Mata Hari's Last Dance - Michelle Moran
Tell Me Where You Learned to Dance
We don’t take a horse-drawn cab to his office. Edouard Clunet is a lawyer—he owns a car. He opens the door for me and I find a wilted rose on the black leather seat. I hold it up. “Recent lover?”
He takes the rose and tosses it out the window. I can imagine him acting as casual with the women he makes love to. “You’re young. Nineteen? Twenty?”
If he’s surprised by this he doesn’t show it. “Still, you haven’t seen much of the world.” He starts the car and we drive down the Boulevard de Clichy, past empty shops and seedy bars. Men stand in tight clusters along the sidewalks, smoking, talking, whistling at women.
“I was born in India,” I say. I’m about to elaborate when we jerk to a halt, narrowly avoiding an outraged pedestrian.
“Listen,” he says when we are driving again. “I don’t care how many men you sleep with or who you charm by describing fanciful holidays in Egypt, sipping champagne on a felucca in the Nile. If you can mesmerize a man by claiming you took high tea with Edward VII during the durbar to celebrate his succession to Emperor of India, fantastic. The bigger and more believable your lies, the better. That being said—with me, cut the act.”
We are driving downhill toward the nicer part of town, an area much more respectable than where he found me. He stops the car for another pedestrian and I look out the window, imagining myself in one of the boutiques. I’d wear black silk gloves and pearls around my neck at least three strands deep. I’d wear a hat with feathers.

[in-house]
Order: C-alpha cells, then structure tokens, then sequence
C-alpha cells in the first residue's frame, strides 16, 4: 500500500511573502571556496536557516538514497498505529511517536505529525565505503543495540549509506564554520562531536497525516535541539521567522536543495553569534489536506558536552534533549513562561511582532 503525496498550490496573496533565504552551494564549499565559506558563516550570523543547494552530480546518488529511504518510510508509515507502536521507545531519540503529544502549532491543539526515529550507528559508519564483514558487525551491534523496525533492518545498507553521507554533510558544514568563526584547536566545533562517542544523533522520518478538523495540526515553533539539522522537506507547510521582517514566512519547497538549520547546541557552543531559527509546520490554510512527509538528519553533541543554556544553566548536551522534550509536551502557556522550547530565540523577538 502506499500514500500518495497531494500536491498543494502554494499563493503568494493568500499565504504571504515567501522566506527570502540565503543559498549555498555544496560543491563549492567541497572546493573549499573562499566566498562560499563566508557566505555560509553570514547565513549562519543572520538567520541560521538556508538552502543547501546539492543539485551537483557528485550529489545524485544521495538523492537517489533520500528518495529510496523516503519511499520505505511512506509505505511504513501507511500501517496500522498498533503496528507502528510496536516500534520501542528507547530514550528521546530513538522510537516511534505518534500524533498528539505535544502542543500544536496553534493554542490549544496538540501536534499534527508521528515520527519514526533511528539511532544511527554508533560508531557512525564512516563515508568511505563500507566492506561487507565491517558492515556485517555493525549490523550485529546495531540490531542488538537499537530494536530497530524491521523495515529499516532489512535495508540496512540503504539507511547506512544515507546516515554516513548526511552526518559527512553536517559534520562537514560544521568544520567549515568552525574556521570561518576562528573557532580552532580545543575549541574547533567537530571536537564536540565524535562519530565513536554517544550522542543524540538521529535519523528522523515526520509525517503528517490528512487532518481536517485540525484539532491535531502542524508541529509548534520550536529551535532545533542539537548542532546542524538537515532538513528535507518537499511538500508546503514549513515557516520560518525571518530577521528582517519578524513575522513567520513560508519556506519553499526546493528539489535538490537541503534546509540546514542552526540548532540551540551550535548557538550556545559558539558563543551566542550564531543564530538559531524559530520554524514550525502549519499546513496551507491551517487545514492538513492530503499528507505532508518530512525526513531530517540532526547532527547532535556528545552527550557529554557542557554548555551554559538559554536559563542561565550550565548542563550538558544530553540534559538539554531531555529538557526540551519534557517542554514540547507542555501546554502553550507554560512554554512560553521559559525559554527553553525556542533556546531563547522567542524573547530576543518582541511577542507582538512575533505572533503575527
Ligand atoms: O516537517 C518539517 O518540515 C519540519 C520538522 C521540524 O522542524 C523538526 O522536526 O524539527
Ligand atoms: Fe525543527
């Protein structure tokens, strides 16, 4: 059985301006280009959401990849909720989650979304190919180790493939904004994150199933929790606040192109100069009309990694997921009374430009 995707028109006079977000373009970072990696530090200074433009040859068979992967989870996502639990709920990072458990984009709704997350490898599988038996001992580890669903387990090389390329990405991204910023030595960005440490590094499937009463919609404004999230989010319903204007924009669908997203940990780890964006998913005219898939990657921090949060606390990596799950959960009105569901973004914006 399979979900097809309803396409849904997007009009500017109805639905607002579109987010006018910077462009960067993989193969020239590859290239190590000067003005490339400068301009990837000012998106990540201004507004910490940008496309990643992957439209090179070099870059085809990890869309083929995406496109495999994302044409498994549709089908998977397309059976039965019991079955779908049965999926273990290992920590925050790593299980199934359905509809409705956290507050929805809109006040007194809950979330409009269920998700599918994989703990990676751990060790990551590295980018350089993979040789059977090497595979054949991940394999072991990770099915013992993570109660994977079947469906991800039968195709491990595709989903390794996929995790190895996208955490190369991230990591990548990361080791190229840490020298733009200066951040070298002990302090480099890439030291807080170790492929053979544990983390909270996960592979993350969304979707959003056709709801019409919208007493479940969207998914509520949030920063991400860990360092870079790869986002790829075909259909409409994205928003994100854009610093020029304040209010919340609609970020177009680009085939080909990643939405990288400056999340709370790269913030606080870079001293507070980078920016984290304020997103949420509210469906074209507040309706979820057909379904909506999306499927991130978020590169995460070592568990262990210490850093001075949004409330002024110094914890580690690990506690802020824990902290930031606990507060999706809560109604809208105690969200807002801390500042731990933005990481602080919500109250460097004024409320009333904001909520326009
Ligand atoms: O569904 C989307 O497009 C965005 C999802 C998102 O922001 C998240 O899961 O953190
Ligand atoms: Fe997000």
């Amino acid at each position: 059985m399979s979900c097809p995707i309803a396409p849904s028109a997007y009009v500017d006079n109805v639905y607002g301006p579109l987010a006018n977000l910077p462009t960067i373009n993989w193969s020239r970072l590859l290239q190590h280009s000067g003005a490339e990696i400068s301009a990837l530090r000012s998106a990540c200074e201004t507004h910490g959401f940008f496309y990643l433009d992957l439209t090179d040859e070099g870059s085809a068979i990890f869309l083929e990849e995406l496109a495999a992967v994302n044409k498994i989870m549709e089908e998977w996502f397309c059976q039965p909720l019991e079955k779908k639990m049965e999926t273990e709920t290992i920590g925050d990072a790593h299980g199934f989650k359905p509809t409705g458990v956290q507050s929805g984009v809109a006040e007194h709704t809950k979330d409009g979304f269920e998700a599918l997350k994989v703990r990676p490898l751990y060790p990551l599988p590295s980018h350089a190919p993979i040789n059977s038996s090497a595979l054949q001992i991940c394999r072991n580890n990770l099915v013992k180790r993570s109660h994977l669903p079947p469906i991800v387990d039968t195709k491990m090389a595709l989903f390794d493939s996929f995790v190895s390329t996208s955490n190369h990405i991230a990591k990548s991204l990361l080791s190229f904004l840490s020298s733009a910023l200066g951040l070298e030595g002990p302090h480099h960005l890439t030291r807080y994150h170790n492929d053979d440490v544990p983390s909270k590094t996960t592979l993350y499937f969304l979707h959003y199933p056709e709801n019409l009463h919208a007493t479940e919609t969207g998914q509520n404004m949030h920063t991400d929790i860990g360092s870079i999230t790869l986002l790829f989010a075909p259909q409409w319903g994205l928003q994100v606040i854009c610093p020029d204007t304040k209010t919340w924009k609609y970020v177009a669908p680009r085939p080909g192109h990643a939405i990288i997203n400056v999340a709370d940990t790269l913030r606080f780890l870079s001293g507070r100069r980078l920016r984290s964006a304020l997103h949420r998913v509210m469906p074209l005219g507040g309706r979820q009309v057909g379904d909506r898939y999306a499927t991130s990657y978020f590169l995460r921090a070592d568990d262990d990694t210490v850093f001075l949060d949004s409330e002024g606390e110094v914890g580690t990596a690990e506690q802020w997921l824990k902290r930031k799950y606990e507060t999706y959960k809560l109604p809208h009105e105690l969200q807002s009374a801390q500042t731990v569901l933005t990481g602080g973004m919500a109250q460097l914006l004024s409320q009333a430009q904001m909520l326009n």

“When I introduce you to my client, I’m responsible for how you behave. Understand?”
“Let me explain it clearly. I am going to present you to my client, M’greet.”
The car rolls past La Madeline. A month earlier I auditioned for them. I wore a wine-colored sarong while all the other hopefuls dressed in moth-eaten furs. I told the men who owned the theater that I had traveled from India to share the dance of my people with the citizens of Paris. I danced without music, imagining the sounds of a gamelan, the strum of a sitar and surmandal. I was exotic. Too exotic.
“Thank you. We’ll be in touch,” they said and rejected me.
“He is a very rich client and a very respected man. I will tell him that you are Indian, that you were born in India, and you are going to behave as if everything I say is true. I can make you famous. But you must follow my advice and never lie to me. Ever.”
After La Madeline’s rejection I went to L’Ete. A shack where the poor entertain the poor, everyone’s last stop before trying something desperate. At L’Ete the girls stank of alcohol and poverty. It was my last audition, and where I met Clunet. He watched me perform with his fingertips pressed over his lips. As I danced, I thought he looked out of place in such a rundown playhouse. His suit was immaculate. I tried to guess his age. Thirty-three, thirty-five? I focused on him rather than on the men who were judging me from behind a wooden table as I spread my arms like the mother goddess and moved my hips to the silent gamelan. But I was “too dark and too slow” for L’Ete. “Too,” one of the men at the table said, waving his hand to search for the right word, picking fruit from trees, “Eastern.” They wanted blonde girls; they didn’t want me.